There's this complaint I see a lot - I've even seen it in responses to these reviews - that the angel/heaven storyline has run its course and viewers want something else. I wonder what people mean by that because these certainly aren’t the angels we were introduced to. These are bland, ordinary characters who only carry the label of angels, like it's a membership to a club. They could be called werewolves, or demons, or agents or hipsters and it wouldn’t make a difference. Not when they crack human jokes and congregate in a headquarter that looks like something out of The Hunt for Red October.

Gripe #3 – The commander

I enjoyed the other angels calling Castiel “commander.” He’s my favorite character and Heaven’s only relic left from the old days. I like him to be respected, even by the weird army of angels who look like they belong on Agents of the SHIELD instead of Supernatural.

But I couldn't help to ask why him, especially after meeting him in his command center. As the leader of the largest faction of angels opposing Metatron Castiel seems awfully insecure. He keeps saying he’s not a leader and he comes off as uncertain and docile. It could be to enforce the idea of him not wanting to do this because he considers it part of Metatron’s plan. But it still begs the question, why do the rest of the angels insist on following him? What do they see in him that makes them think he’s fit for command? If I look at him and see a character too weak and indecisive to be involved in any war planning - and I am a fan of his – how could these complete strangers put their faith in him, or be intimidated by him?

Gripe #4 – Castiel serving at the pleasure of the plot

“I would give anything not to have you do this,” said a heaven-bound Castiel to a distraught Dean in the season 4 episode On the Head of the Pin. The “this” he was referring to was Dean torturing Alistair, a demon who taught him how to torture in hell. The reason Castiel said this was because, even as early as then, he knew what torturing would do to Dean, how it might bring the darkness out of him and allow it to consume him. He felt sympathetic toward Dean, even though he barely knew him. And despite the decision being largely not his, he felt regret over his involvement in it.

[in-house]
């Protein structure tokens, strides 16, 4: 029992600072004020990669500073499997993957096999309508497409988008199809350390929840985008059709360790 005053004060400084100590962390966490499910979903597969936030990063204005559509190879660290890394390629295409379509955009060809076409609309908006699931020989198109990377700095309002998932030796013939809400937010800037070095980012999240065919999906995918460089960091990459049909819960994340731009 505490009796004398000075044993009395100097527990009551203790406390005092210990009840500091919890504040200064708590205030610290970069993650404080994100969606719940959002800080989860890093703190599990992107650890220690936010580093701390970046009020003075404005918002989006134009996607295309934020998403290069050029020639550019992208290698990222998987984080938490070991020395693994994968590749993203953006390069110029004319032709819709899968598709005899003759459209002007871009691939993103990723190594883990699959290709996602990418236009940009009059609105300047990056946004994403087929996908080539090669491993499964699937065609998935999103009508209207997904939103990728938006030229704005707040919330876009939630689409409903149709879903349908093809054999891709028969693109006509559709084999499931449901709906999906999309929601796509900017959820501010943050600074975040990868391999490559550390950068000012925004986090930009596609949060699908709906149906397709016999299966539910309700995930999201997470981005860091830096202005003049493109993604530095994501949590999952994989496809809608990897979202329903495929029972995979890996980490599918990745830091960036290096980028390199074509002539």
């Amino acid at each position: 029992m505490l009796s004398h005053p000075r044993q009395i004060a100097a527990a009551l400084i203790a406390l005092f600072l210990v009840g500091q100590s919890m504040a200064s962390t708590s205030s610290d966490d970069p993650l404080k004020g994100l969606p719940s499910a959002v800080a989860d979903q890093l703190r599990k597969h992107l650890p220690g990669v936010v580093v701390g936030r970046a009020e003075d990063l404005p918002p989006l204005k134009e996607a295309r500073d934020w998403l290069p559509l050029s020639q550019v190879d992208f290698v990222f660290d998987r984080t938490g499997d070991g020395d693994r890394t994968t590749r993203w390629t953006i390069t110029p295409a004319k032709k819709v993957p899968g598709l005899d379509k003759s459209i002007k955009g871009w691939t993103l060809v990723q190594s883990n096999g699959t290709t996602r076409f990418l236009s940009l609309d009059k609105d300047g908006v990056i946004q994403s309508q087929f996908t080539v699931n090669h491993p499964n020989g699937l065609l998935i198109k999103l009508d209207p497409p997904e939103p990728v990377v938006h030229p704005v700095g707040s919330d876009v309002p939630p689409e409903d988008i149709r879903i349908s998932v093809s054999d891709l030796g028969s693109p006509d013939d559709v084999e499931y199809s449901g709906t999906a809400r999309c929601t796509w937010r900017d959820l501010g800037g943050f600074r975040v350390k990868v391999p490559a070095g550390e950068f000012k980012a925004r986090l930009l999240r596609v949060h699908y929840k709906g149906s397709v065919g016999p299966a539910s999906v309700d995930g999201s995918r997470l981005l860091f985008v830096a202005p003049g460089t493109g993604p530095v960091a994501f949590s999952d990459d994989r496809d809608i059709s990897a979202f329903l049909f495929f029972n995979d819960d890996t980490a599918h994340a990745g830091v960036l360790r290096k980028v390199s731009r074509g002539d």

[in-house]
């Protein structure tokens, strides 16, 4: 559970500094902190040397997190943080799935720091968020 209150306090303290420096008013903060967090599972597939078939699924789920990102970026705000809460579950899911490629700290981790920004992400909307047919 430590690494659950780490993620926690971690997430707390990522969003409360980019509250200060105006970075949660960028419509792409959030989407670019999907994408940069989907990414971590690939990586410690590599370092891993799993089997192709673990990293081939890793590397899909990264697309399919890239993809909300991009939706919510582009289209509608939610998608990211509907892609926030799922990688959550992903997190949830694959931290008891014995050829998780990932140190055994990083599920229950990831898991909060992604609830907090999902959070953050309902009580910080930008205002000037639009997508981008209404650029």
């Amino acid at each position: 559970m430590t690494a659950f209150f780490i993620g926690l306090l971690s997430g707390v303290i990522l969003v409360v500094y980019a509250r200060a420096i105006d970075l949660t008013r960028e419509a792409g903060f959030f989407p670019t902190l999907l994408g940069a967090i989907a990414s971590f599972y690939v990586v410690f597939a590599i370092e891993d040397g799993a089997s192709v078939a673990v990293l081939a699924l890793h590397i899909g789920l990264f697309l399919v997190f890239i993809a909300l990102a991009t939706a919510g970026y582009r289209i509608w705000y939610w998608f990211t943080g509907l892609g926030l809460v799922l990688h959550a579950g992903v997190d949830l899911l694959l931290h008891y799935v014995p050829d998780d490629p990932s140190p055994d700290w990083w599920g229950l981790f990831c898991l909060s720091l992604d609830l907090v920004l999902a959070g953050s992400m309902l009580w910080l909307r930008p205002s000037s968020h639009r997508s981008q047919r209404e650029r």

Five seasons later, the same Castiel who is now a close friend of Dean and has more reason to worry about him considering the mark he wears, asks him to torture a prisoner, for as little cause as, “You had success with these situations before.”

Why would Castiel be so callous to ask such a thing of Dean?

Because the plot demands it of him. Because the writers think it is ok to walk all over the core quality of one of the show’s main characters just to drive their plot forward. This is what it means for characters to be slaves to the plot.

So what was the point of getting Dean into the interrogation room? Was it for yet another demonstration of the mark's effect? Dean did after all show a considerable amount of interest during their conversation.

Which brings me to Gripe #5, and the baffling fact that that's not even what happened.

Gripe #5 – The most awkward scene in the history of the show

I watched the interrogation of the dumbest angel in the world expecting to get yet another face full of how badly the mark messed with Dean. It was obvious they would ignore his history with torture, as did Castiel, and have him go at the guy like he was his second chance at Gadreel. Why else would they bend two characters out of shape to get Dean into the room?

But then something else happens. Before Dean could start with the guy Sam stops him, and the two of them launch the most tired, silly and overused trick in the book: reverse psychology.

I’ve seen this done on several TV shows. It’s quite hard to make it work so the audience actually believes it. In most cases it happens in just an instant, before the victim realizes their slip and tries to backpedal.